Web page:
(photo of Highway 5, the day after it was closed down because of Southern California snow)
Despite the little challenges I faced getting this roadtrip together, including the unexpected closure of I-5 on Saturday, this has been a very successful expedition so far. Over the years as I’ve shot footage for the documentary, I’ve found that the story continues to develop in ways I didn’t expect, and I often have to return for follow-up interviews. Not that I had any intentions of doing anything like the “UP” series which documented the life stories of a few people, using a seven-year cycle to follow up on the stories, but considering how many years I’ve been working on this project, I could have certainly taken that path if I had the outside financing.
For the past couple of days, I’ve been spending some time with Pamela Berry and Richard Marcel Berry, the two oldest children of Richard Berry, author of LOUIE LOUIE. I shot some new segments with them, which was felt really great to do. They’ve always supported the project that their father approved, and it was wonderful being able to some with them this week. Together, not only will we all work together to do everything in our power to finish this film, but we’ll also see what we can do about releasing some projects that will compliment the documentary. When I get back to my homebase, I’ll assemble a special video greeting from both of them, wishing all of the readers of LouieLouie.net a very happy holiday.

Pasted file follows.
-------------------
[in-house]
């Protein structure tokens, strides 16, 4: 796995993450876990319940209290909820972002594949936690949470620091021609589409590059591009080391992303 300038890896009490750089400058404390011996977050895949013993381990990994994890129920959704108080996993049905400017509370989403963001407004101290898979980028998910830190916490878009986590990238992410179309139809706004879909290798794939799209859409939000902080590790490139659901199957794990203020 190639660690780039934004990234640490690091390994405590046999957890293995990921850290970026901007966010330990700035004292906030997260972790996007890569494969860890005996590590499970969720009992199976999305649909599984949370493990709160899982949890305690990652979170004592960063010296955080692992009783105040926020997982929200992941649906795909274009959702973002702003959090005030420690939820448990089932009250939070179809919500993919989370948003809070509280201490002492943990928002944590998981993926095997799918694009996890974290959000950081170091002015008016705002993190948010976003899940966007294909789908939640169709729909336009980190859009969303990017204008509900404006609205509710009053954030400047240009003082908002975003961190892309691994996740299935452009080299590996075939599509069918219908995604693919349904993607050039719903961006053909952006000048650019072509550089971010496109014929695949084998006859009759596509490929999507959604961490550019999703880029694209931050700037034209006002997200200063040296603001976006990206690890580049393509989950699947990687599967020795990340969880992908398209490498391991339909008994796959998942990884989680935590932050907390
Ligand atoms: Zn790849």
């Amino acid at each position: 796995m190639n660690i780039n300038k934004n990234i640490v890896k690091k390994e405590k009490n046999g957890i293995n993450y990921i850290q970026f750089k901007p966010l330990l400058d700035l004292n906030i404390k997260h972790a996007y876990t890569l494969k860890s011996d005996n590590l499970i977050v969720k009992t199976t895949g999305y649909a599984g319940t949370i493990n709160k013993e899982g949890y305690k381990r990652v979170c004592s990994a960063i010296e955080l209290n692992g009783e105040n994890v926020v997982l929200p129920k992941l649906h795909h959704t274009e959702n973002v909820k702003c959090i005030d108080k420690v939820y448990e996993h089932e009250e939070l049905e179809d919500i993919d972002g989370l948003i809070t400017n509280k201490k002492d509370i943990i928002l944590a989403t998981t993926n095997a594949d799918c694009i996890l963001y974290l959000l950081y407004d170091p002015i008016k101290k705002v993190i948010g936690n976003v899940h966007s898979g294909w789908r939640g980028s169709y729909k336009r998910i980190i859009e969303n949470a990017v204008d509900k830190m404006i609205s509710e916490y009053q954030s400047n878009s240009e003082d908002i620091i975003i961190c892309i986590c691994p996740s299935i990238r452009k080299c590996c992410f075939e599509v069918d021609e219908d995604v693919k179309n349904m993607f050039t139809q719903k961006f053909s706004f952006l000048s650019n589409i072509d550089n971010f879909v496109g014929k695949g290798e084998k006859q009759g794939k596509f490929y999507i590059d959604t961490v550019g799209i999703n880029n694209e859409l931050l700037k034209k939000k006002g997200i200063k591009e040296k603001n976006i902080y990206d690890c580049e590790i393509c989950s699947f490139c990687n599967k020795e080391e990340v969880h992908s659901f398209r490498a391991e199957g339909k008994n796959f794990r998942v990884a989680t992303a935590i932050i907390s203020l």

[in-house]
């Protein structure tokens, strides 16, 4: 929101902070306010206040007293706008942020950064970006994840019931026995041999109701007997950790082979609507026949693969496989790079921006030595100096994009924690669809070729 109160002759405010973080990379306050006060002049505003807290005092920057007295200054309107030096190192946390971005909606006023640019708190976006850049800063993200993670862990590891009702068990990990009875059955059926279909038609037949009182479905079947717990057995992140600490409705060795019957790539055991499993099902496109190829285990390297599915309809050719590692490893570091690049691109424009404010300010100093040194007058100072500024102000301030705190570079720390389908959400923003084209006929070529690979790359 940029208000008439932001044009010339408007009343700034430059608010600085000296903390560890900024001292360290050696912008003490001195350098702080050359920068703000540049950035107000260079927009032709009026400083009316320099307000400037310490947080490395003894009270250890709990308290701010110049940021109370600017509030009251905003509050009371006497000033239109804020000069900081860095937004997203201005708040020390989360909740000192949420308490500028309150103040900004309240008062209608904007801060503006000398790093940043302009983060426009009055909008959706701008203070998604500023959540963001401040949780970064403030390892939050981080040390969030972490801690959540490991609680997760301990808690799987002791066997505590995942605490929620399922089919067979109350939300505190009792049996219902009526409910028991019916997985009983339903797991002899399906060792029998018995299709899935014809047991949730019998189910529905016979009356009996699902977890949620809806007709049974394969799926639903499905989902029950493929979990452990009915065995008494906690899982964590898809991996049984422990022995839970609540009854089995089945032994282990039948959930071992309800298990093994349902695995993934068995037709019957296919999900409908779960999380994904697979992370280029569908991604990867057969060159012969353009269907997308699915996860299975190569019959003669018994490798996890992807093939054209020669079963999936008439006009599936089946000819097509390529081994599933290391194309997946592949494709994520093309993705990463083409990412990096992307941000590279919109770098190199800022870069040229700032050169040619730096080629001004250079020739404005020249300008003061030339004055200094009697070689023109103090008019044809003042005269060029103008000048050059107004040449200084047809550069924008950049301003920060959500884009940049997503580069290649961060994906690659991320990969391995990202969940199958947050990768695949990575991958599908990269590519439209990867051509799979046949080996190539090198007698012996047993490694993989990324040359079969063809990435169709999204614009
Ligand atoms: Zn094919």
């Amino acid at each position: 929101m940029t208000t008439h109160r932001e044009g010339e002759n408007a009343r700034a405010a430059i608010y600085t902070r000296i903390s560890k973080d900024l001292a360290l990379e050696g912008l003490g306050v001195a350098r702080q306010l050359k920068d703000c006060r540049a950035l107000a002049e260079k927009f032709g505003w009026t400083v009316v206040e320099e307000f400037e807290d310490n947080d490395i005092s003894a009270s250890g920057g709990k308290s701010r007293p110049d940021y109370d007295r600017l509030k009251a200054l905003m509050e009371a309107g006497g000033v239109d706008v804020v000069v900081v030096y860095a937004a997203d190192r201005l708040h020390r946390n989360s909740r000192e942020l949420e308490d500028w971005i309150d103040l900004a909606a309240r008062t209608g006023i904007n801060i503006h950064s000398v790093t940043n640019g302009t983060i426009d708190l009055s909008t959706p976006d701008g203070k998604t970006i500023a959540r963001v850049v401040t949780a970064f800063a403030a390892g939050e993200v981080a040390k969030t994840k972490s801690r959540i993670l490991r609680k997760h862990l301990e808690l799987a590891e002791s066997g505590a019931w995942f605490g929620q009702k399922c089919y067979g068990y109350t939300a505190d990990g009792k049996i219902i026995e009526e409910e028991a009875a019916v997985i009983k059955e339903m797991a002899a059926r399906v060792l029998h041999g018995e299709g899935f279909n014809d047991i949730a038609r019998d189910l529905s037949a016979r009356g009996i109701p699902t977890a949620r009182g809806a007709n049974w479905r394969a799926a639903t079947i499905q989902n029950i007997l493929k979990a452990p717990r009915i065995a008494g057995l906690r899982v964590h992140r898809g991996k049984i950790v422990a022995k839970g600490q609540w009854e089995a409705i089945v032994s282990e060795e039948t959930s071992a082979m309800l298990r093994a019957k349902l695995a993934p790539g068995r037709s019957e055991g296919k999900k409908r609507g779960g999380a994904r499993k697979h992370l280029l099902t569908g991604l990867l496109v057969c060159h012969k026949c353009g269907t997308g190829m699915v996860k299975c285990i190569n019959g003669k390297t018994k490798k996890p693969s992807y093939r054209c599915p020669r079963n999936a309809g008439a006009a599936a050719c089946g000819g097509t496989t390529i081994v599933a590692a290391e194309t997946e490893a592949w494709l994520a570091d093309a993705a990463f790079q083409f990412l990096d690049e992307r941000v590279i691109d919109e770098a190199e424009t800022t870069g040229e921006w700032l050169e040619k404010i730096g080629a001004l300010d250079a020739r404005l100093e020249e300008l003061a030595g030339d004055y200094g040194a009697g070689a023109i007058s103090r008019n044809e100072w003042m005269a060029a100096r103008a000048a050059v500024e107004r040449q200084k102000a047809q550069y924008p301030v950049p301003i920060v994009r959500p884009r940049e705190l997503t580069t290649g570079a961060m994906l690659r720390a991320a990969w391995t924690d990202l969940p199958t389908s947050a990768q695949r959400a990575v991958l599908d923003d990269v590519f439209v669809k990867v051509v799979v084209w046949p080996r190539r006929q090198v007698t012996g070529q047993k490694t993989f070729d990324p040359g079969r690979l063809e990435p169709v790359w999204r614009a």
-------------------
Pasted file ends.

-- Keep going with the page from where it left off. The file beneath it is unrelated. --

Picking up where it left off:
Being on the road is something that I really enjoy. There’s a sense of urgency and adventure, living in hotel rooms, consolidating my essential items – suitcase, video equipment, lighting package, laptop, ice chest, food and media materials into crowded little compact car. I don’t have a monster-sized SUV, nor do I have any interest in spending any more money than I have to for the already-overpriced petroleum to fuel such vehicles. I try to keep things lean and mean, unlike my usual method of operation at the homebase, where I’m surrounded by a lot of my tools, and have an excess of information that is often overwhelming.
Today, the soundtrack for my travels was an MP3 CD-ROM disk I called “Exotica,” which features music from Yma Sumac, some Bollywood soundtracks, a Taboo LP from Modern Records (thanks to Nathan Nothin‘), and a best of James Bond soundtrack. Music from James Bond movies is always fun to listen to during these roadtrips. As I drive through a potentially dangerous neighborhood like South Central, or find myself getting lost trying to find the proper freeway exit, it always adds an extra level of excitement hearing this iconic music for my own adventures. Where it gets especially funny is when I’m listening to this music, and I’m stuck driving behind a senior citizen who’s pushing 10 MPH… if I’m lucky!